This book is delicately straightforward, about ordinary life in an earlier time, closely observed in copious detail. A family of five goes on vacation to the sea. That’s the whole plot, with no other twists or turmoil. For those who read or watch romances leading up to marriages, and wonder where the story goes from there, this novel picks up that trajectory twenty years after the couple is wed. This well written account of a sweet, uneventful holiday is a relief in our time of high drama, tension, and myriad problems.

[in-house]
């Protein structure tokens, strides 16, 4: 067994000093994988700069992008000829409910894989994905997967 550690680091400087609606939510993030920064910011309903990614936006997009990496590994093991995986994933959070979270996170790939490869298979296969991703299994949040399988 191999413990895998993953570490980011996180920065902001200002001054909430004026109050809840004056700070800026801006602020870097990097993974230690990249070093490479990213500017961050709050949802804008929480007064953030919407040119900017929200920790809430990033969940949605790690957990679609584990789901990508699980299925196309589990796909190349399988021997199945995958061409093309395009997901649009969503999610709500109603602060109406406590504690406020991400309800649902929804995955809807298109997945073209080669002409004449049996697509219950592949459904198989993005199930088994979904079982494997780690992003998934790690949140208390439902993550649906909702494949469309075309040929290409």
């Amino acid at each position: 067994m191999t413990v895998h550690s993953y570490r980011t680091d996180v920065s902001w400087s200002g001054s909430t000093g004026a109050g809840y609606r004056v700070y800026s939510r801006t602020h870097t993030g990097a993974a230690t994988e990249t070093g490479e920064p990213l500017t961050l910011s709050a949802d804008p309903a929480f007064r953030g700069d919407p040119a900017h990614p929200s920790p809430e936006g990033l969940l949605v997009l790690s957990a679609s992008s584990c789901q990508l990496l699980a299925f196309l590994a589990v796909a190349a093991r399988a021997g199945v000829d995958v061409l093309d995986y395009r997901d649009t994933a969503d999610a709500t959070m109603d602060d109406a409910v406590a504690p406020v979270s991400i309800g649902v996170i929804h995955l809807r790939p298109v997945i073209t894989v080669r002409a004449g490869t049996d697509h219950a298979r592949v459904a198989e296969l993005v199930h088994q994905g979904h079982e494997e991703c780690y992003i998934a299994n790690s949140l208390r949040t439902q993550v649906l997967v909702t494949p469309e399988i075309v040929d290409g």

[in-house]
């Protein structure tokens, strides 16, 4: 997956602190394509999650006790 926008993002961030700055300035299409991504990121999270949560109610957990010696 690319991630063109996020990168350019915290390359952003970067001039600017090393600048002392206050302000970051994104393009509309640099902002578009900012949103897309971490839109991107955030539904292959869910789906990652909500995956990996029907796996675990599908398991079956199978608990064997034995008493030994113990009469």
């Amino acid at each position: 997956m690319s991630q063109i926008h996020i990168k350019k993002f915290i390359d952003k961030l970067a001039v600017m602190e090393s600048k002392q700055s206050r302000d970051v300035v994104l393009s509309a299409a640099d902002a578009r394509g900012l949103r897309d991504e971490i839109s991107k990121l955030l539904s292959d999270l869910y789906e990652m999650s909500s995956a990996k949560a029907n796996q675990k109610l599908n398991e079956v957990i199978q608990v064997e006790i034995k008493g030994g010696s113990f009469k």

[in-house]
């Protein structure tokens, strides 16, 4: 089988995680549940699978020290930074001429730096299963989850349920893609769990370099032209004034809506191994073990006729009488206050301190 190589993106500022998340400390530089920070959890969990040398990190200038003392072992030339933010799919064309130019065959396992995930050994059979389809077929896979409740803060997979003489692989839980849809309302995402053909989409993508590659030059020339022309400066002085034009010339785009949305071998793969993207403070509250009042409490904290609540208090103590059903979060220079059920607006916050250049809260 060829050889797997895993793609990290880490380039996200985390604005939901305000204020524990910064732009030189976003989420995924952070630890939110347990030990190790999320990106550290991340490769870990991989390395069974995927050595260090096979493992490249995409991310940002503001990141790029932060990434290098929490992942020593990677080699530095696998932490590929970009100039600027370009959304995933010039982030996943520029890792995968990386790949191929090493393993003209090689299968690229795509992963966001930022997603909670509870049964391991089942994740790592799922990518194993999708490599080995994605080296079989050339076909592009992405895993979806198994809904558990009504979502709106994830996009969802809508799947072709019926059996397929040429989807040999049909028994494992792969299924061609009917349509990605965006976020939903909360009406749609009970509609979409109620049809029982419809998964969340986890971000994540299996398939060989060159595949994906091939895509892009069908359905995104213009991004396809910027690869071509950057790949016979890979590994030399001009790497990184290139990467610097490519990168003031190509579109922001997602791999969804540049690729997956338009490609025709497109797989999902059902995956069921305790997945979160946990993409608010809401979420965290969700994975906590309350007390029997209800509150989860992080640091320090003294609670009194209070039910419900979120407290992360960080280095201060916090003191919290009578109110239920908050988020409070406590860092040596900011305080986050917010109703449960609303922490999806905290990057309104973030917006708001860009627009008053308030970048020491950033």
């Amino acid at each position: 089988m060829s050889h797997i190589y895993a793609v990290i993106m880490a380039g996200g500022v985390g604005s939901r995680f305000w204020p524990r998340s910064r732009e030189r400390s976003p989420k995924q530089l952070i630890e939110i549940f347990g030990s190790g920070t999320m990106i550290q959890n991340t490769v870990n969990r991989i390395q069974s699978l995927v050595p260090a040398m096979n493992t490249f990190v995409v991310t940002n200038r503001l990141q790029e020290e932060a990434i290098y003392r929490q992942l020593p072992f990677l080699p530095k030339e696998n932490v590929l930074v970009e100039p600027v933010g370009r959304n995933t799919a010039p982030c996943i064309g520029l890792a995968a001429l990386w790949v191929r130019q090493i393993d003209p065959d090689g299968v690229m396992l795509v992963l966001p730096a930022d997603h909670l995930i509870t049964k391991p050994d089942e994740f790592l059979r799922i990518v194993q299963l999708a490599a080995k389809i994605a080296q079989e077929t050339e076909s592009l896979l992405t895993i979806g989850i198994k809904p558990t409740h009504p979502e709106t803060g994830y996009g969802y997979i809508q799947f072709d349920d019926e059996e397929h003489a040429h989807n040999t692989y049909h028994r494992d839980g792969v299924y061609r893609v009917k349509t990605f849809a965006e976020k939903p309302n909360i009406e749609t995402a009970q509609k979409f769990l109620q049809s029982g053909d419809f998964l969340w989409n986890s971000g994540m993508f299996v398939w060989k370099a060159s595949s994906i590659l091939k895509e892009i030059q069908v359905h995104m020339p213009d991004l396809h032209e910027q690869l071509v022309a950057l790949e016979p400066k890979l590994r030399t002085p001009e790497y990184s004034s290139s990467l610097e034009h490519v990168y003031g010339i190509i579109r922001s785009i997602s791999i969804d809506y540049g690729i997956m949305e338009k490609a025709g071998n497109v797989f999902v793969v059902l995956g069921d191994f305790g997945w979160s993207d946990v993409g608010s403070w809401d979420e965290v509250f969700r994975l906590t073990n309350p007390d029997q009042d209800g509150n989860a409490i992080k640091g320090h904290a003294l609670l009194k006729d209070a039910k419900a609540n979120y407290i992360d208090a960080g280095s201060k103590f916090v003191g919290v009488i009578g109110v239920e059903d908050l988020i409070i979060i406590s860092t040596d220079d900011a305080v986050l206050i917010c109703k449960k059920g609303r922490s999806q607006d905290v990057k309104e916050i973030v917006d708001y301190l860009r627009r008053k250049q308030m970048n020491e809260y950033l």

The Fortnight in September was written in 1932, by the screenwriter who wrote the movie Goodbye, Mr. Chips, and it was re-released during the pandemic, when readers needed something to soothe their souls. I listened to it on audio, so a pleasant English accent added to the experience. If you need a mental vacation, and a slower change of pace, read this. I give it four stars.